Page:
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Planting a Tree

Planting a tree is a lifelong investment. How well this investment grows depends on the type of tree selected and the planting location, the care provided during planting, and the follow-up care after planting. Getting your new tree off to a healthy start will help the tree mature to its full size and ensures it will provide environmental, economic, and social benefits throughout its lifetime.

When to Plant

Ideally, trees are planted during the dormant season – in the fall after leaf drop or in early spring before bud break. Weather conditions are cool and allow plants to establish roots in the new location before spring rains and summer heat stimulate new top growth. Healthy balled and bur lapped or container trees, however, can be planted throughout the growing season if given appropriate care. In tropical and subtropical climates where trees grow year round, any time is a good time to plant a tree, provided that sufficient water is available.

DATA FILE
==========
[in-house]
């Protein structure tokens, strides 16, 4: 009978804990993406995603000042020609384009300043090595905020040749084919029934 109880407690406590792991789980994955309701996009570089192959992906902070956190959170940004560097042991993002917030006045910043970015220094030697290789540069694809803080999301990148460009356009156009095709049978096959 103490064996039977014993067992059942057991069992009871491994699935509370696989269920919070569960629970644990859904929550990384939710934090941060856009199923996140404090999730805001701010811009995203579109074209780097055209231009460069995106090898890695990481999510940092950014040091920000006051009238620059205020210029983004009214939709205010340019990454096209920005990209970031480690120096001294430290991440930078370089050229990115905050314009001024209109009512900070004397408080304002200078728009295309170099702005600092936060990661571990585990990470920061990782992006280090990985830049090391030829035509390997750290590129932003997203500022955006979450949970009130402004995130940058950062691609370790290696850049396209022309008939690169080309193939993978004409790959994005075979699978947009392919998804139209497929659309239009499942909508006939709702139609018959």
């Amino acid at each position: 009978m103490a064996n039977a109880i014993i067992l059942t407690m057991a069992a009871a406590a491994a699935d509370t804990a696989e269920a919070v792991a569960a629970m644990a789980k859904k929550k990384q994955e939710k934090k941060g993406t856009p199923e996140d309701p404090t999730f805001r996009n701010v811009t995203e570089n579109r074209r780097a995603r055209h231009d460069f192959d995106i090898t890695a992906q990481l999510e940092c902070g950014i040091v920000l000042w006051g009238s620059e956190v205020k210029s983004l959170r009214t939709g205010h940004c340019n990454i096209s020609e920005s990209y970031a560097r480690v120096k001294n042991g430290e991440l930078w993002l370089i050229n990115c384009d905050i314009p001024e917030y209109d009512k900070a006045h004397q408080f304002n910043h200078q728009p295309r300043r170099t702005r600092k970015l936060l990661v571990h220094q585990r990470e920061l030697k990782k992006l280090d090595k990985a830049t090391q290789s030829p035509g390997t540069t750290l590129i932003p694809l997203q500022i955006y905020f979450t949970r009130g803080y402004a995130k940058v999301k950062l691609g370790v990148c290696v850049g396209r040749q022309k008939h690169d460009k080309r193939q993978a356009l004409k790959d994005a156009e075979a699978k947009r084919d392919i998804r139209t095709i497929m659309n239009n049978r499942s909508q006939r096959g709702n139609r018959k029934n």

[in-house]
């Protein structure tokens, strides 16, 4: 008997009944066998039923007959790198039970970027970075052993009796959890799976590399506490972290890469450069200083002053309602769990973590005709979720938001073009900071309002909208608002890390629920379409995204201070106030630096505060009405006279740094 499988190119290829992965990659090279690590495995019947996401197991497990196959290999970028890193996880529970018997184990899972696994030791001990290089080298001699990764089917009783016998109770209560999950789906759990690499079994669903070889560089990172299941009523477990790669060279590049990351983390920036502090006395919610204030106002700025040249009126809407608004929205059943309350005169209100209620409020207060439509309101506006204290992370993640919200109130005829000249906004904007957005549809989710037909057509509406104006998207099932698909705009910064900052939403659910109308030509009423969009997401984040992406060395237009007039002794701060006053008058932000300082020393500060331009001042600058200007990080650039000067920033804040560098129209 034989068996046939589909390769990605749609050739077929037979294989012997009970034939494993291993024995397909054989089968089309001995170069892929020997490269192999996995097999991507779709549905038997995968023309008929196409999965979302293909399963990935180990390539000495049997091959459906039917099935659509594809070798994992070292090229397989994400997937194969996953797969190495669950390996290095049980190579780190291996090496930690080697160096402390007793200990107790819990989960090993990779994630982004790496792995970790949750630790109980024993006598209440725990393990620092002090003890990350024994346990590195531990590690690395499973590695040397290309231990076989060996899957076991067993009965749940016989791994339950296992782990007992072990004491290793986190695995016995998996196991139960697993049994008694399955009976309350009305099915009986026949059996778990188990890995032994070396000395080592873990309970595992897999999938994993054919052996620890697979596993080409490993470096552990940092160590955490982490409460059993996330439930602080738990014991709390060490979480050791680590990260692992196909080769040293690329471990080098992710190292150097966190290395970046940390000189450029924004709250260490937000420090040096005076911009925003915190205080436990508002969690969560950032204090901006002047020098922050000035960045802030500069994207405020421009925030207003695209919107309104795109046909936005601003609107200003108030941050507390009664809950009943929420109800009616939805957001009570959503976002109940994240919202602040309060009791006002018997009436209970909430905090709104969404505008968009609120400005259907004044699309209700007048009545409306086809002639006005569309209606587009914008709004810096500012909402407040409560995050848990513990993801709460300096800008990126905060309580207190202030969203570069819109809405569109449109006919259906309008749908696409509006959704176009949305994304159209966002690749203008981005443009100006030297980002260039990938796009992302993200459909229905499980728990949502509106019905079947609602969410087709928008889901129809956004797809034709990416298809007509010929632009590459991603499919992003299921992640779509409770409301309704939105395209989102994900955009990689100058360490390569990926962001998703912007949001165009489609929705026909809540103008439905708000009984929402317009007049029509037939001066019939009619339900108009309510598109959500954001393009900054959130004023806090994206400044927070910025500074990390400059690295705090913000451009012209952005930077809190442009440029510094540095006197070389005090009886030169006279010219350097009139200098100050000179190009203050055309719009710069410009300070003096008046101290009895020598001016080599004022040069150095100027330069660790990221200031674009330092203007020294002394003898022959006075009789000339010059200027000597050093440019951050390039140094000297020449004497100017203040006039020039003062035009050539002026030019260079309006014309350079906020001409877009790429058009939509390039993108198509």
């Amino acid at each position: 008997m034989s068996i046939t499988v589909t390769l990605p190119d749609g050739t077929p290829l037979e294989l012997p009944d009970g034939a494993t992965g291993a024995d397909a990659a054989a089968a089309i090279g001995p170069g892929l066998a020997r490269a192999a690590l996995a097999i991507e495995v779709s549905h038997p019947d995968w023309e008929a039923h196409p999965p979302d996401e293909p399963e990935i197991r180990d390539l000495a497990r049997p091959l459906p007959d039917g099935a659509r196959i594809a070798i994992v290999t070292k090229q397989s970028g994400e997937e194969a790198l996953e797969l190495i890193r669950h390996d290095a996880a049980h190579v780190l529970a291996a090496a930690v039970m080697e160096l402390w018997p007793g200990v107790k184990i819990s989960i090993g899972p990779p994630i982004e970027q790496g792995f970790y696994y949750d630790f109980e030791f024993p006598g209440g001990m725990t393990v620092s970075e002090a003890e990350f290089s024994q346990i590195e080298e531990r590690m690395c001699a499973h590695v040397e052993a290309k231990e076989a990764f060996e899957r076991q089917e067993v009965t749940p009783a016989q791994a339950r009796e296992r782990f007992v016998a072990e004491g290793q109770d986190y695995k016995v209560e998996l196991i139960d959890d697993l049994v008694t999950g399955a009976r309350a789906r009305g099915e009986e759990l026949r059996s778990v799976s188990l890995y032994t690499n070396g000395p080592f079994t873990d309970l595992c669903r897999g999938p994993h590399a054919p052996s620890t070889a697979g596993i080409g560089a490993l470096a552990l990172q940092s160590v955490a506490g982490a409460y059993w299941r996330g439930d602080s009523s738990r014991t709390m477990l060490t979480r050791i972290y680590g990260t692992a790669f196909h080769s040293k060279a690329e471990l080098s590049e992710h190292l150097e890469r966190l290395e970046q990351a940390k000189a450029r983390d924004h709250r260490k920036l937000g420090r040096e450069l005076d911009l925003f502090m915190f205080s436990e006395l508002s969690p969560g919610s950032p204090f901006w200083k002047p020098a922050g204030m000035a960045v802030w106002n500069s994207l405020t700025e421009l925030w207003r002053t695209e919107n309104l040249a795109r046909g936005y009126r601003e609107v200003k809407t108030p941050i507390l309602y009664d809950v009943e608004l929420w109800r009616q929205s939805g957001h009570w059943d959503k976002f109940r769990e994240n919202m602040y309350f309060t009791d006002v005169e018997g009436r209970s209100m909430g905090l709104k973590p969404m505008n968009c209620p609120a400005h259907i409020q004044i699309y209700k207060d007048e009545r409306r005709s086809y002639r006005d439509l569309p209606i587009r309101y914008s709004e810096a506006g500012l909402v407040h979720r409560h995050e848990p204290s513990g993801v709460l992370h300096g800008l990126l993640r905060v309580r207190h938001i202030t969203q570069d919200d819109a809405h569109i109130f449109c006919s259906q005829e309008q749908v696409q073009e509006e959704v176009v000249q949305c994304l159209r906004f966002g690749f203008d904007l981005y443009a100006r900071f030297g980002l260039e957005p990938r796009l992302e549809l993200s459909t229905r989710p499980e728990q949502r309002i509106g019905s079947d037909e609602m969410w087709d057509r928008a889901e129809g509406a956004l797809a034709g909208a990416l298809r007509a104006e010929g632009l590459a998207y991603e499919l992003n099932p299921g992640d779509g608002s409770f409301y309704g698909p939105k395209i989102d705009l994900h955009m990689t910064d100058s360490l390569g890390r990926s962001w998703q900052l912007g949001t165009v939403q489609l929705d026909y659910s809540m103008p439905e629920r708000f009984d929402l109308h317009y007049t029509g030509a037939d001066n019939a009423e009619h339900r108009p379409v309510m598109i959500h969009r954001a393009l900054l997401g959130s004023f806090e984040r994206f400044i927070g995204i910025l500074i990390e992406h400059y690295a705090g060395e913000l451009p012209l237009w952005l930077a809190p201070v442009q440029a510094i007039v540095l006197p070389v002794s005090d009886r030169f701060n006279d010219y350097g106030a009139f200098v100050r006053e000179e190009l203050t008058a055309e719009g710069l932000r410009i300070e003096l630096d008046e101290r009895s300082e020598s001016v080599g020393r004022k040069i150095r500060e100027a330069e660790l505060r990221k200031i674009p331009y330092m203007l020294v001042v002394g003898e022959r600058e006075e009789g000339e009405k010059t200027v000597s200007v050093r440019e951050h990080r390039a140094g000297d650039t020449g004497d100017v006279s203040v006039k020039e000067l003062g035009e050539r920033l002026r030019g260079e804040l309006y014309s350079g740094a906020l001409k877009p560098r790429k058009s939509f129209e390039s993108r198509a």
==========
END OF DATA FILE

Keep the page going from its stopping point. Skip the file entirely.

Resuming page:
Planting Stress

Balled and bur lapped trees lose a significant portion of their root system when dug at the nursery. As a result, trees commonly exhibit what is known as “transplant shock.” Transplant shock is a state of slowed growth and reduced vitality following transplanting. Container trees may also experience transplant shock, particularly if they have circling or kinked roots that must be cut. Proper site preparation, careful handling to prevent further root damage, and good follow-up care reduces transplant shock and promotes faster recovery.